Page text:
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A wide variety of characters have appeared on the American children's television series Sesame Street. A large number of the characters are Muppets, which are puppets made in Jim Henson's distinctive puppet-creation style. Most of the non-Muppet characters are human characters, but there are a few characters that are animated.
The Muppets are a group of puppet characters created by Jim Henson, many for the purpose of appearing on the classic children's television program Sesame Street. Henson's involvement in Sesame Street began when he and Joan Ganz Cooney, one of the creators of the show, met in the summer of 1968, at one of the show's five three-day curriculum planning seminars in Boston. Author Christopher Finch reported that director Jon Stone, who had worked with Henson previously, felt that if they could not bring him on board, they should "make do without puppets".
Henson was initially reluctant, but he agreed to join Sesame Street for social goals. He also agreed to waive his performance fee for full ownership of the Sesame Street Muppets and to split any revenue they generated with the Children's Television Workshop, the series' non-profit producer. The Muppets were a crucial part of the show's popularity and it brought Henson national attention. In early research, the Muppet segments of the show scored high, and more Muppets were added during the first few seasons. The Muppets were effective teaching tools because children easily recognized them, they were stereotypical and predictable, and they appealed to adults and older siblings.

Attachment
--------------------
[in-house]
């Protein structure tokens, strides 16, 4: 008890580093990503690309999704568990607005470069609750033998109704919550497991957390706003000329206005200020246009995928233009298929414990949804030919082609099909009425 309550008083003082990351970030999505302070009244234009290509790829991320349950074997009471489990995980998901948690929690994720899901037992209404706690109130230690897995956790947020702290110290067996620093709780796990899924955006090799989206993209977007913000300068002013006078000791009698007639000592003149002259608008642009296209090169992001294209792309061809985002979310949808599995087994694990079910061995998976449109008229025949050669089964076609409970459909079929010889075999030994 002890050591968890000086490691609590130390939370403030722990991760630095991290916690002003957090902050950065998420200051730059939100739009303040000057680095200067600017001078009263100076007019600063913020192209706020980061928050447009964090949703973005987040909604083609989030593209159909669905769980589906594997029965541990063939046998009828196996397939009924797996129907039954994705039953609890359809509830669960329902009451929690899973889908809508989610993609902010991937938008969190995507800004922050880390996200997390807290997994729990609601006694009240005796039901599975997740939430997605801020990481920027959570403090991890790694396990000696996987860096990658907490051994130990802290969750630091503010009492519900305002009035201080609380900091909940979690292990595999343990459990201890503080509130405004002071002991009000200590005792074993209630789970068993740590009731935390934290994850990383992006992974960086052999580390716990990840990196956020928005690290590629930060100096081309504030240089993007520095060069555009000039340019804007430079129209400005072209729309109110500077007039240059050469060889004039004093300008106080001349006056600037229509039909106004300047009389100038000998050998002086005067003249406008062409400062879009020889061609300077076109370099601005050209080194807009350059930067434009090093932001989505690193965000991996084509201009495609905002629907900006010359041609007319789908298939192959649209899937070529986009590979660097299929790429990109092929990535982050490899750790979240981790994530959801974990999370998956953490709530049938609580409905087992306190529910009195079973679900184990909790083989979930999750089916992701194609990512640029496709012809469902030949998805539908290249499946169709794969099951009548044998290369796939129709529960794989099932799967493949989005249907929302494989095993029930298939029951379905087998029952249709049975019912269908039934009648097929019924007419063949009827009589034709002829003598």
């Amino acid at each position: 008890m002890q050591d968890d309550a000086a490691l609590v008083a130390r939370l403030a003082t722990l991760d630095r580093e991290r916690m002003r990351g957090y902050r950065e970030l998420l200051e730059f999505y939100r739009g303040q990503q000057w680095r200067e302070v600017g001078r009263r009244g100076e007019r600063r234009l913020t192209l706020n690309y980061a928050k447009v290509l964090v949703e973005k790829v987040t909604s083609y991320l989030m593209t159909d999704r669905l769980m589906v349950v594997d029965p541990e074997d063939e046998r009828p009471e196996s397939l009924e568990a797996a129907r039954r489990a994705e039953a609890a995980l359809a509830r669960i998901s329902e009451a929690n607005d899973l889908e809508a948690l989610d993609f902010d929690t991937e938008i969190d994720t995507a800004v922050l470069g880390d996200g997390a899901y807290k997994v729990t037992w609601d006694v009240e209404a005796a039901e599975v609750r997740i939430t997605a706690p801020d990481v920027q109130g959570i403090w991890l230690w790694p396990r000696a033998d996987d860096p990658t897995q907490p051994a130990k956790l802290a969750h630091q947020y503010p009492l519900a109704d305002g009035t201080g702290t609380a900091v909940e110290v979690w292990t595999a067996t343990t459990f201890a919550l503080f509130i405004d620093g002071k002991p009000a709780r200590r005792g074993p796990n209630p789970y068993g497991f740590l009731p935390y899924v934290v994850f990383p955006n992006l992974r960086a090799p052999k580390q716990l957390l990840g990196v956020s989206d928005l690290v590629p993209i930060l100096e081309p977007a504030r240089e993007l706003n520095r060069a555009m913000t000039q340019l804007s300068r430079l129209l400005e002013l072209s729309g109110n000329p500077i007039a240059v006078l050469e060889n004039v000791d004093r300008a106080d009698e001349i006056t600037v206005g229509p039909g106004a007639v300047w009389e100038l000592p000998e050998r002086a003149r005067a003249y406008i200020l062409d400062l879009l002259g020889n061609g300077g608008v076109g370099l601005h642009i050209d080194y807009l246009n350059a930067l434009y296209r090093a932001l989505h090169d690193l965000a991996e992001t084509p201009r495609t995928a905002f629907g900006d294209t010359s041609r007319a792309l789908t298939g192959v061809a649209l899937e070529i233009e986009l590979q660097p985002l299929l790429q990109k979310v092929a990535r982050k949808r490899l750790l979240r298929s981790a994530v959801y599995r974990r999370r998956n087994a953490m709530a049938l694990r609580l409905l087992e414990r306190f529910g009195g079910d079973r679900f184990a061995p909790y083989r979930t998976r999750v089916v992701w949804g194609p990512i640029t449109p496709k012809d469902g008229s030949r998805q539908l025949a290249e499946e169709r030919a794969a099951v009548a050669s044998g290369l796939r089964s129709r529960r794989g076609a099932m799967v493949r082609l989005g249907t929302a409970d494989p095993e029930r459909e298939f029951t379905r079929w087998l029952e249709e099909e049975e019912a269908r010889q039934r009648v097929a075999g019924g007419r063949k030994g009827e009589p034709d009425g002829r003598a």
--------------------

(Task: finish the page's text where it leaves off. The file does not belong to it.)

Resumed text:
During the production of Sesame Street's first season, producers created five one-hour episodes to test the show's appeal to children and examine their comprehension of the material. Not intended for broadcast, they were presented to preschoolers in 60 homes throughout Philadelphia and in day care centers in New York City in July 1969. The results were "generally very positive"; children learned from the shows, their appeal was high, and children's attention was sustained over the full hour. However, the researchers found that although children's attention was high during the Muppet segments, their interest wavered during the "Street" segments, when no Muppets were on screen. This was because the producers had followed the advice of child psychologists who were concerned that children would be confused if human actors and Muppets were shown together. As a result of this decision, the appeal of the test episodes was lower than the target.
The Street scenes were "the glue" that "pulled the show together", so producers knew they needed to make significant changes. The producers decided to reject the advisers' advice and reshot the Street segments; Henson and his coworkers created Muppets that could interact with the human actors, specifically Oscar the Grouch and Big Bird, who became two of the show's most enduring characters. These test episodes were directly responsible for what writer Malcolm Gladwell called "the essence of Sesame Street—the artful blend of fluffy monsters and earnest adults".
Since 2001, the full rights for Muppets created for Sesame Street have been owned by the Sesame Workshop, as the CTW was renamed in 2000.
Since the premiere of the children's television program Sesame Street on November 10, 1969, it has included what writer Malcolm Gladwell has called "the essence of Sesame Street—the artful blend of fluffy monsters and earnest adults". The original cast, chosen by producer Jon Stone, consisted of four human actors—Matt Robinson, who played Gordon, Loretta Long, who played Gordon's wife Susan, Will Lee (Mr. Hooper), and Bob McGrath (Bob). Unlike most children television programs at the time, the producers of Sesame Street decided against using a single host and cast a group of ethnically diverse actors, with, as Sesame Street researcher Gerald S. Lesser put it, "a variety of distinctive and reliable personalities".